If something or someone is your “cup of tea,” you like it or them. It’s more commonly used in the negative form these days, as in, “he’s not my cup of tea.”
The phrase has been in use since the late 1800s when the British started using the phrase “my cup of tea” to describe what or who they liked. Tea has been around for a long time, and so has the British slang term for it, which is “char.” The Mandarin word “ch’a” was used before it was called “tea.” Other tea-related phrases still in use are, for example, “Not for all the tea in China,” and “I could murder a cup of tea.”
In the early 20th century, a ‘cup of tea’ was such a synonym for acceptability that it became a metaphor for invigoration. The first time the term appeared in print was in Nancy Mitford’s Christmas Pudding, in 1932, “I’m not at all sure I wouldn’t rather marry Aunt Loudie. She’s even more my cup of tea in many ways.”
The negative usage began in WWII. An early example of it is found in Hal Boyle’s Leaves From a War Correspondent’s Notebook column, which described English life and manners for an American audience. [In England] You don’t say someone gives you a pain in the neck. You just remark “He’s not my cup of tea.”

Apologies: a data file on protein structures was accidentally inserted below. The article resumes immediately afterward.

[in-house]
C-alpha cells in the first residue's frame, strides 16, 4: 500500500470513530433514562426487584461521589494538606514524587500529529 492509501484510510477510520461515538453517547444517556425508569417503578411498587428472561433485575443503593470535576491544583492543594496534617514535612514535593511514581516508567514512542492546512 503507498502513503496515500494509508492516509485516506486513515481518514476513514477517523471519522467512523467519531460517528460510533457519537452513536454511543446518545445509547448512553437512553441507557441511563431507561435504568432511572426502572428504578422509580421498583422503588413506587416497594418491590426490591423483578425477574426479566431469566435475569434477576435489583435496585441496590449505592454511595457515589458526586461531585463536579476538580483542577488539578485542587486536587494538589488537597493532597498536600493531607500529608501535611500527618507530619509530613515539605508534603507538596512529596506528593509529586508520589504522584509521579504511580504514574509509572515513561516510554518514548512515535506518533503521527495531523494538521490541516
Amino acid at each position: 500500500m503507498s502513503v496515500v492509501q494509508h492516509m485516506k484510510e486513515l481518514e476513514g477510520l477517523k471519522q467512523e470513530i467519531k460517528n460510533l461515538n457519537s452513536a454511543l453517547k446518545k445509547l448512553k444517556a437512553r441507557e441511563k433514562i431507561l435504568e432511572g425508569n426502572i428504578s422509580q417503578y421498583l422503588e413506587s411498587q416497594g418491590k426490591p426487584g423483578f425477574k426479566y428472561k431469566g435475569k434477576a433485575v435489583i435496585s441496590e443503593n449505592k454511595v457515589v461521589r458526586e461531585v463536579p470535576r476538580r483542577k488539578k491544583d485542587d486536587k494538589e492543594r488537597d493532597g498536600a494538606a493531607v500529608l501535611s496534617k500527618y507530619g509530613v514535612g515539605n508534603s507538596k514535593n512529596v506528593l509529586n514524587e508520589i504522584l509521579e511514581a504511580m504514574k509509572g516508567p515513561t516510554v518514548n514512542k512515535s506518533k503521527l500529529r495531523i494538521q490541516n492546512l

Another example is seen in a literary work by James Agate, who wrote the figure of speech in one of his literary works. It was first published in 1939 and reads: “For assuredly immersion in medieval legend is not my cup of tea.”
The change from positive to dismissive doesn’t reflect the national taste for the drink itself. Tea remains “our cup of tea” in the UK. According to the United Kingdom Tea Council, 60 million Brits down 160 million cups of tea each day.
My English genes seems to have been lost somewhere along the way, because I find tea neither invigorating nor interesting. I should probably say, instead, that sweeping leaves out of my carport is “not my cup of coffee.”